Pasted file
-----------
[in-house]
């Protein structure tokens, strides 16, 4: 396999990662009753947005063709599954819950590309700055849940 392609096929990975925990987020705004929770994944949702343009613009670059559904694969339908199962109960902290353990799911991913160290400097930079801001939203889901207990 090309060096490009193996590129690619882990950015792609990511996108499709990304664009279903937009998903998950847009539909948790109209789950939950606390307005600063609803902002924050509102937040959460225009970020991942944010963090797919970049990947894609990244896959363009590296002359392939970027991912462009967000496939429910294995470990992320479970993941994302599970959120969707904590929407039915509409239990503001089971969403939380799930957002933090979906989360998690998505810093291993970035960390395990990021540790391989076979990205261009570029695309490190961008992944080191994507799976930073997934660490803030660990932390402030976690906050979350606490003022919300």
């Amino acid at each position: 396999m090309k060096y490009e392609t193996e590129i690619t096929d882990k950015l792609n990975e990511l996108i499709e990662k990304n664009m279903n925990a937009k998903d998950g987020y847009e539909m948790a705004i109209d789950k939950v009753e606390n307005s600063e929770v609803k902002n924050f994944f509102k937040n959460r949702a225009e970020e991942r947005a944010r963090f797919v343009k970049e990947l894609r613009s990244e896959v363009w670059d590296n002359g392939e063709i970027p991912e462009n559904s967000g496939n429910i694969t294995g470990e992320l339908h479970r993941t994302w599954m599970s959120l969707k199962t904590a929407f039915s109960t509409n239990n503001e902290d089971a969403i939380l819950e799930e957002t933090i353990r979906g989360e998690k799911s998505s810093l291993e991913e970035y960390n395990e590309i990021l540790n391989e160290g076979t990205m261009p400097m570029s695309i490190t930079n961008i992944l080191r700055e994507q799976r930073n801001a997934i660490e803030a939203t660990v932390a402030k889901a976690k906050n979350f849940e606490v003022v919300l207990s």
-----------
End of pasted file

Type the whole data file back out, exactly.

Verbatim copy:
[in-house]
């Protein structure tokens, strides 16, 4: 396999990662009753947005063709599954819950590309700055849940 392609096929990975925990987020705004929770994944949702343009613009670059559904694969339908199962109960902290353990799911991913160290400097930079801001939203889901207990 090309060096490009193996590129690619882990950015792609990511996108499709990304664009279903937009998903998950847009539909948790109209789950939950606390307005600063609803902002924050509102937040959460225009970020991942944010963090797919970049990947894609990244896959363009590296002359392939970027991912462009967000496939429910294995470990992320479970993941994302599970959120969707904590929407039915509409239990503001089971969403939380799930957002933090979906989360998690998505810093291993970035960390395990990021540790391989076979990205261009570029695309490190961008992944080191994507799976930073997934660490803030660990932390402030976690906050979350606490003022919300």
């Amino acid at each position: 396999m090309k060096y490009e392609t193996e590129i690619t096929d882990k950015l792609n990975e990511l996108i499709e990662k990304n664009m279903n925990a937009k998903d998950g987020y847009e539909m948790a705004i109209d789950k939950v009753e606390n307005s600063e929770v609803k902002n924050f994944f509102k937040n959460r949702a225009e970020e991942r947005a944010r963090f797919v343009k970049e990947l894609r613009s990244e896959v363009w670059d590296n002359g392939e063709i970027p991912e462009n559904s967000g496939n429910i694969t294995g470990e992320l339908h479970r993941t994302w599954m599970s959120l969707k199962t904590a929407f039915s109960t509409n239990n503001e902290d089971a969403i939380l819950e799930e957002t933090i353990r979906g989360e998690k799911s998505s810093l291993e991913e970035y960390n395990e590309i990021l540790n391989e160290g076979t990205m261009p400097m570029s695309i490190t930079n961008i992944l080191r700055e994507q799976r930073n801001a997934i660490e803030a939203t660990v932390a402030k889901a976690k906050n979350f849940e606490v003022v919300l207990s």